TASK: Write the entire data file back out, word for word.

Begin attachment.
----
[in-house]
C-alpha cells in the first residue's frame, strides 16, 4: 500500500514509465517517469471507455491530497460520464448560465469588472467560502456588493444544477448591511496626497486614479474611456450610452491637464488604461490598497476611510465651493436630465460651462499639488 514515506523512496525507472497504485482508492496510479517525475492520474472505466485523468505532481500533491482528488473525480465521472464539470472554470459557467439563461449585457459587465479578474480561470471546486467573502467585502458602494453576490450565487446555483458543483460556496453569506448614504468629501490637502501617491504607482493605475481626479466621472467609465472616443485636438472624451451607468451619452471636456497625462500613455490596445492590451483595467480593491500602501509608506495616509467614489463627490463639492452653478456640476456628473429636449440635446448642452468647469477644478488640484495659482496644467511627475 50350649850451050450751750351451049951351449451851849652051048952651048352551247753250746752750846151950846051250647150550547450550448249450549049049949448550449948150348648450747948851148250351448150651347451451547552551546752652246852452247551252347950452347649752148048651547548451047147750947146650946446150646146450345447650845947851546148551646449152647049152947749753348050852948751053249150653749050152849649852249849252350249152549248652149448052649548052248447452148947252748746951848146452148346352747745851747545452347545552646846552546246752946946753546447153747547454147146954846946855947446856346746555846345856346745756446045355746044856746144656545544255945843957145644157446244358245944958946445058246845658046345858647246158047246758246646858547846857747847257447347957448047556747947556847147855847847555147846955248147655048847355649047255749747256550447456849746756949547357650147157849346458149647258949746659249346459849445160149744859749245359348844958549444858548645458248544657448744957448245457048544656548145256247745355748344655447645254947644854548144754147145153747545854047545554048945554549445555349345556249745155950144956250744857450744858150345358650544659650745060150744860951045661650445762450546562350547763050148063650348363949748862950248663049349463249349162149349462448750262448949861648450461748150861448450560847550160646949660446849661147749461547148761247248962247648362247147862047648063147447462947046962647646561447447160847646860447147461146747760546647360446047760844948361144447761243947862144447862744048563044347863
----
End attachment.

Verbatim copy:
[in-house]
C-alpha cells in the first residue's frame, strides 16, 4: 500500500514509465517517469471507455491530497460520464448560465469588472467560502456588493444544477448591511496626497486614479474611456450610452491637464488604461490598497476611510465651493436630465460651462499639488 514515506523512496525507472497504485482508492496510479517525475492520474472505466485523468505532481500533491482528488473525480465521472464539470472554470459557467439563461449585457459587465479578474480561470471546486467573502467585502458602494453576490450565487446555483458543483460556496453569506448614504468629501490637502501617491504607482493605475481626479466621472467609465472616443485636438472624451451607468451619452471636456497625462500613455490596445492590451483595467480593491500602501509608506495616509467614489463627490463639492452653478456640476456628473429636449440635446448642452468647469477644478488640484495659482496644467511627475 50350649850451050450751750351451049951351449451851849652051048952651048352551247753250746752750846151950846051250647150550547450550448249450549049049949448550449948150348648450747948851148250351448150651347451451547552551546752652246852452247551252347950452347649752148048651547548451047147750947146650946446150646146450345447650845947851546148551646449152647049152947749753348050852948751053249150653749050152849649852249849252350249152549248652149448052649548052248447452148947252748746951848146452148346352747745851747545452347545552646846552546246752946946753546447153747547454147146954846946855947446856346746555846345856346745756446045355746044856746144656545544255945843957145644157446244358245944958946445058246845658046345858647246158047246758246646858547846857747847257447347957448047556747947556847147855847847555147846955248147655048847355649047255749747256550447456849746756949547357650147157849346458149647258949746659249346459849445160149744859749245359348844958549444858548645458248544657448744957448245457048544656548145256247745355748344655447645254947644854548144754147145153747545854047545554048945554549445555349345556249745155950144956250744857450744858150345358650544659650745060150744860951045661650445762450546562350547763050148063650348363949748862950248663049349463249349162149349462448750262448949861648450461748150861448450560847550160646949660446849661147749461547148761247248962247648362247147862047648063147447462947046962647646561447447160847646860447147461146747760546647360446047760844948361144447761243947862144447862744048563044347863